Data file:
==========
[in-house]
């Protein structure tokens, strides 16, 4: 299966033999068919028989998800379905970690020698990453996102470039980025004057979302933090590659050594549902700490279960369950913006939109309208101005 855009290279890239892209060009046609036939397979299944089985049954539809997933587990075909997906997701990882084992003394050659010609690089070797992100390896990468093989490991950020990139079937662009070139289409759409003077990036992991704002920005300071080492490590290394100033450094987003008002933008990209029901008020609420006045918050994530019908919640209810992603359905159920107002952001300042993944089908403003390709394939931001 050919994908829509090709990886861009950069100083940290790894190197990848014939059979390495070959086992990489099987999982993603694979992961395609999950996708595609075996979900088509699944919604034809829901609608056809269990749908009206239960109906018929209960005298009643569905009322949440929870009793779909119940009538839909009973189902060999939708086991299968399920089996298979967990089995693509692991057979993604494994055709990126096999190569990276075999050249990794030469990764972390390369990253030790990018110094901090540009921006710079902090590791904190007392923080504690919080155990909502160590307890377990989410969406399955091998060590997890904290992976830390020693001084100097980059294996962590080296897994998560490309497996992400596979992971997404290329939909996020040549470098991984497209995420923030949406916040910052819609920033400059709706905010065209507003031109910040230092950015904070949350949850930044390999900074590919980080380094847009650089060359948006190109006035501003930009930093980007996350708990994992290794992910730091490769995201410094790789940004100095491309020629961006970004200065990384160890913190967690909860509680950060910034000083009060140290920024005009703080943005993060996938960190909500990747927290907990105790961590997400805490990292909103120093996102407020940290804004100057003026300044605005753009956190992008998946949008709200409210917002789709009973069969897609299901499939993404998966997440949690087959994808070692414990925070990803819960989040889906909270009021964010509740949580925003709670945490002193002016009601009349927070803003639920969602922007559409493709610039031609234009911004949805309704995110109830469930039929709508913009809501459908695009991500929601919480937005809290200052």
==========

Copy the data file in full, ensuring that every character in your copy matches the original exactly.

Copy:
[in-house]
């Protein structure tokens, strides 16, 4: 299966033999068919028989998800379905970690020698990453996102470039980025004057979302933090590659050594549902700490279960369950913006939109309208101005 855009290279890239892209060009046609036939397979299944089985049954539809997933587990075909997906997701990882084992003394050659010609690089070797992100390896990468093989490991950020990139079937662009070139289409759409003077990036992991704002920005300071080492490590290394100033450094987003008002933008990209029901008020609420006045918050994530019908919640209810992603359905159920107002952001300042993944089908403003390709394939931001 050919994908829509090709990886861009950069100083940290790894190197990848014939059979390495070959086992990489099987999982993603694979992961395609999950996708595609075996979900088509699944919604034809829901609608056809269990749908009206239960109906018929209960005298009643569905009322949440929870009793779909119940009538839909009973189902060999939708086991299968399920089996298979967990089995693509692991057979993604494994055709990126096999190569990276075999050249990794030469990764972390390369990253030790990018110094901090540009921006710079902090590791904190007392923080504690919080155990909502160590307890377990989410969406399955091998060590997890904290992976830390020693001084100097980059294996962590080296897994998560490309497996992400596979992971997404290329939909996020040549470098991984497209995420923030949406916040910052819609920033400059709706905010065209507003031109910040230092950015904070949350949850930044390999900074590919980080380094847009650089060359948006190109006035501003930009930093980007996350708990994992290794992910730091490769995201410094790789940004100095491309020629961006970004200065990384160890913190967690909860509680950060910034000083009060140290920024005009703080943005993060996938960190909500990747927290907990105790961590997400805490990292909103120093996102407020940290804004100057003026300044605005753009956190992008998946949008709200409210917002789709009973069969897609299901499939993404998966997440949690087959994808070692414990925070990803819960989040889906909270009021964010509740949580925003709670945490002193002016009601009349927070803003639920969602922007559409493709610039031609234009911004949805309704995110109830469930039929709508913009809501459908695009991500929601919480937005809290200052």